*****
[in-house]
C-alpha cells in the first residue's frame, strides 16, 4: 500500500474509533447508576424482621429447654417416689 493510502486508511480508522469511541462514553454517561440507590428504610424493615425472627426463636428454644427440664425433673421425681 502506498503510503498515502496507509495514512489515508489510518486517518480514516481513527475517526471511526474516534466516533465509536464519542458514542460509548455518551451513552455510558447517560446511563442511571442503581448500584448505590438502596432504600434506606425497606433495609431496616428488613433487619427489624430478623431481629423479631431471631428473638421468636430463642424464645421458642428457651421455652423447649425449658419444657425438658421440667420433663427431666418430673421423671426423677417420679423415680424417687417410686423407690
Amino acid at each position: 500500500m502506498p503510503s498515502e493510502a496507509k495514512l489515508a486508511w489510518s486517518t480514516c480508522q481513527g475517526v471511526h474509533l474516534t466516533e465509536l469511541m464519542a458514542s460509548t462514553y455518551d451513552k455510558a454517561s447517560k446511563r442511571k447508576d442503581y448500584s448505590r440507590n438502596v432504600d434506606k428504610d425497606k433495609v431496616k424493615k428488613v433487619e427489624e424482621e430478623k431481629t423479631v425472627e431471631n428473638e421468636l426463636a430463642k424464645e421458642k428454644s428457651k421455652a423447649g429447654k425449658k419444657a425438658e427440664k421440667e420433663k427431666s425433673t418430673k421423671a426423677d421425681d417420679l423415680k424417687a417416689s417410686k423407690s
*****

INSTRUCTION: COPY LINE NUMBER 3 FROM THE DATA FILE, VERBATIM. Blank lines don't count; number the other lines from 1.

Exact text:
Amino acid at each position: 500500500m502506498p503510503s498515502e493510502a496507509k495514512l489515508a486508511w489510518s486517518t480514516c480508522q481513527g475517526v471511526h474509533l474516534t466516533e465509536l469511541m464519542a458514542s460509548t462514553y455518551d451513552k455510558a454517561s447517560k446511563r442511571k447508576d442503581y448500584s448505590r440507590n438502596v432504600d434506606k428504610d425497606k433495609v431496616k424493615k428488613v433487619e427489624e424482621e430478623k431481629t423479631v425472627e431471631n428473638e421468636l426463636a430463642k424464645e421458642k428454644s428457651k421455652a423447649g429447654k425449658k419444657a425438658e427440664k421440667e420433663k427431666s425433673t418430673k421423671a426423677d421425681d417420679l423415680k424417687a417416689s417410686k423407690s